But we only hear about and notice the 10-percenters. Those might be the only ones for whom tapering is a disaster, while the 90% who didn’t need opioids may have been tapered without much trouble and remained silent.
And *we* are the 10-percenters, the ones who absolutely need opioids and use them responsibly and aren’t addicted. We are the ones that suffer when subjected to indiscriminate and arbitrary tapering of our lifesaving medication.
“Now all of a sudden, state legislators are passing incredibly draconian laws that are and have the future potential to literally kill people.“
That attitude has led some doctors whose patients have had no problems with opioid prescriptions to back away from prescribing them. Schatman said there’s a big difference between depending on opioids to survive and becoming addicted to them.
Making matters worse for what’s estimated to be millions of patients, the Centers for Medicare and Medicaid Services plans to drop coverage of opioid medications above a certain dosage starting next year.
Elsewhere at the Department of Health and Human Services, the FDA’s plans include encouraging medical device development for pain and hosting a drug development meeting July 9 that focuses on how hard it is for patients with chronic pain to get treatment and what solutions exist.
“The reality is that the opioid drugs work for certain patients, and there are certain situations where the opioids are the only drugs that work for those patients,” FDA Commissioner Scott Gottlieb said.
The FDA’s success will be tested by the fact that physicians are largely policed by states and that even as opioid prescriptions go down, overdose deaths increase as many suffering from addiction have moved on to heroin, often in combination with other drugs.
The FDA recommended that doctors reduce opioid prescriptions, but doctors and their medical societies remain opposed.
Chronic pain patients across the country said that when physicians lose their license or stop treating pain patients, it can be difficult, if not impossible, to find a new doctor willing to take them on as a patient.
In Virginia, then-Governor Terry McAuliffe boasted on a panel in October that the state led the nation in reductions in opioid prescribing, including a drop of a third in the prior six months. Doctors aren’t allowed to prescribe or refill a prescription for opioids for longer than 10 days without a written explanation.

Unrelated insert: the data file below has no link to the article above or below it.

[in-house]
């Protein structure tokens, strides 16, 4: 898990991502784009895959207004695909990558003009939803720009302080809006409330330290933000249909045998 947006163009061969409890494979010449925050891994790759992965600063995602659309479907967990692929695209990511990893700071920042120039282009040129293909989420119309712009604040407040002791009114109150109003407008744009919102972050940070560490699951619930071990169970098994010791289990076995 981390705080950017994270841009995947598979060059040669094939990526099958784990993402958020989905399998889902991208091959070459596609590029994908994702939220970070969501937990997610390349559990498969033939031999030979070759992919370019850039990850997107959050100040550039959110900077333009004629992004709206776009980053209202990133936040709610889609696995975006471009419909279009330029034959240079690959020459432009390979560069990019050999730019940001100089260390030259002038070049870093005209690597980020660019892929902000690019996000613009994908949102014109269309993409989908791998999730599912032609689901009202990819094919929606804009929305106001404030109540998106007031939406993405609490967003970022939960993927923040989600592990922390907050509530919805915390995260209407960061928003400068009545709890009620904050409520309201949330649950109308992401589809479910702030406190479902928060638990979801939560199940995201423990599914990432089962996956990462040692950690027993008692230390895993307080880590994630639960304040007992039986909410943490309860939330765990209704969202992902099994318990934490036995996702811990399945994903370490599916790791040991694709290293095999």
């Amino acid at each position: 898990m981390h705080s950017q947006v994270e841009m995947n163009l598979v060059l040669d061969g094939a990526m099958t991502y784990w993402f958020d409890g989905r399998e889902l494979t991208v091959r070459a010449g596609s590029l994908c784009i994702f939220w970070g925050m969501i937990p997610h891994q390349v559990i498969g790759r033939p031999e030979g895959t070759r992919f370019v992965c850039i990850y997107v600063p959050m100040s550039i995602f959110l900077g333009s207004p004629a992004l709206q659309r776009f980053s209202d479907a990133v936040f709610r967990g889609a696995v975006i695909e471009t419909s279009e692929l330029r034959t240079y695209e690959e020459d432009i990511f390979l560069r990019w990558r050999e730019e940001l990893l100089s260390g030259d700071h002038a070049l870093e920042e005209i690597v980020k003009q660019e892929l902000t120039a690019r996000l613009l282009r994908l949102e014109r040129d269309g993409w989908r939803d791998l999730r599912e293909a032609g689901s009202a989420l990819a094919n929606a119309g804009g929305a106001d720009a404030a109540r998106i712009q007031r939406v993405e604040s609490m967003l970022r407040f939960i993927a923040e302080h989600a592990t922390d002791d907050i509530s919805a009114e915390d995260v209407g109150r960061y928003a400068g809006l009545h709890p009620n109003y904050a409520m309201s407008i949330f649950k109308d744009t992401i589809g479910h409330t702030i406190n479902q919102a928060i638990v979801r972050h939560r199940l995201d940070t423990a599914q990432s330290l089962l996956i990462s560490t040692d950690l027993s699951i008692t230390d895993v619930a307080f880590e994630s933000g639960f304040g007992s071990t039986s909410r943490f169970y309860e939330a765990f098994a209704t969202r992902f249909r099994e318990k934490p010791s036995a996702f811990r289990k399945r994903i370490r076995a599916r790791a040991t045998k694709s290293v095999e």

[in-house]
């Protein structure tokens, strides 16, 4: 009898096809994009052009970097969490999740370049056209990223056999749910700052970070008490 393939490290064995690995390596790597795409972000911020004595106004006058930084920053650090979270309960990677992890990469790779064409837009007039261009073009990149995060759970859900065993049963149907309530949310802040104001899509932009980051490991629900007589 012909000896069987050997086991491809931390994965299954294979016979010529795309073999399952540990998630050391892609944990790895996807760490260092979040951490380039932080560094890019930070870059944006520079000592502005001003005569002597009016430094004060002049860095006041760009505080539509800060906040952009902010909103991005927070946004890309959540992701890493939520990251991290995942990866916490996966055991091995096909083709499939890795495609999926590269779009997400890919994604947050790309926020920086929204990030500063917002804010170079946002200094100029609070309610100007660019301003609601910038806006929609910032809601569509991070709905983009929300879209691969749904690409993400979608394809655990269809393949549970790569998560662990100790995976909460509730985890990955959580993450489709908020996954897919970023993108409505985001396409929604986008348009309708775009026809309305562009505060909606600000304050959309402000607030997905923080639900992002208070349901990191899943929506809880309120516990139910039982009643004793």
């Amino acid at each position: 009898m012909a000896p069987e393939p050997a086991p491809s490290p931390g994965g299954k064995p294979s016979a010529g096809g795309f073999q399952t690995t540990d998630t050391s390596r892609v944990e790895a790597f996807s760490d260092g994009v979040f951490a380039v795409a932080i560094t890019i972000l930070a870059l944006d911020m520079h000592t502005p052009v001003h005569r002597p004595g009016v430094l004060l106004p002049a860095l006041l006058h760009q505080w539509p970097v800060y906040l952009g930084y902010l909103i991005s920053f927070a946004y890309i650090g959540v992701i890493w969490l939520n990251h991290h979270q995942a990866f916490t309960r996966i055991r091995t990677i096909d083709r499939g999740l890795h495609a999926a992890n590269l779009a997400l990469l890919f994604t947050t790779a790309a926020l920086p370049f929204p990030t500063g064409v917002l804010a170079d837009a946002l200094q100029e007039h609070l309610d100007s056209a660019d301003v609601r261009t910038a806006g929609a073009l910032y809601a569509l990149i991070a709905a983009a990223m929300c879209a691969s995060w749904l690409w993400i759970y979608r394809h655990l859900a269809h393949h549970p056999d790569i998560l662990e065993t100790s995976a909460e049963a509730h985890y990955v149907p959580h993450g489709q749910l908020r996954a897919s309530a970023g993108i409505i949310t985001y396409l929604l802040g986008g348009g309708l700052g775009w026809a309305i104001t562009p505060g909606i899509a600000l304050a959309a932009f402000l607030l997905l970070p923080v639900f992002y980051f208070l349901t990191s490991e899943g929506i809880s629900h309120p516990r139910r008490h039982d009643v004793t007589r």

It’s medically unsound to establish treatment guidelines based only on cumulative milligrams of a medication prescribed by a single doctor while ignoring the individual patient outcomes.
It seems like it would be malpractice when a patient is taking a medicine that’s been effective for relieving the primary disabling symptom (pain) of their incurable medical condition (chronic pain) and suddenly their doctor stops prescribing that medicine for administrative reasons (“guidelines” from above) completely unrelated to the patient’s benefit.
And this is what’s happening when doctors are punished (by bosses, by boards, even by legislation) for prescribing “too many” milligrams of opioids (“too many” means more than other doctors, averaged over all specialties).
To help remedy this, the FDA is considering encouraging medical professional societies to develop evidence-based guidelines on appropriate prescribing and the possibility of incorporating new prescribing information on opioid painkiller labels.
Isn’t this exactly what the CDC had supposedly done with their Opioid Prescribing Guideline?
Again, more guidelines lead to more standardization, not taking into account an individual’s specific pain and responses to medication.
Not all chronic pain is the same, yet all guidelines treat it as a single entity.
Schatman is skeptical the efforts will make much difference, in part because he said “there’s no empirical evidence that apps and other ‘medical devices’ can improve the quality of pain medicine in the United States.”
Online, I’ve noticed that all articles about opioids or pain treatment are surrounded and overload with ads for “recovery centers”.
These are just like the fabled “pain management programs” that you go to hoping to get better control over your pain, but they are actually opioid recovery programs in disguise. See previous post about my experience: Effective Opioids Declared Ineffective.
“The opioid pendulum has swung awry,” Schatman said.
“This current climate of opiophobia is … leaving patients more dysfunctional, with diminished quality of lives, severe hopelessness and increasing suicidality in the chronic pain patient population.”
That neatly sums it up the plight of those 10% of pain patients for whom opioids are literally life-saving.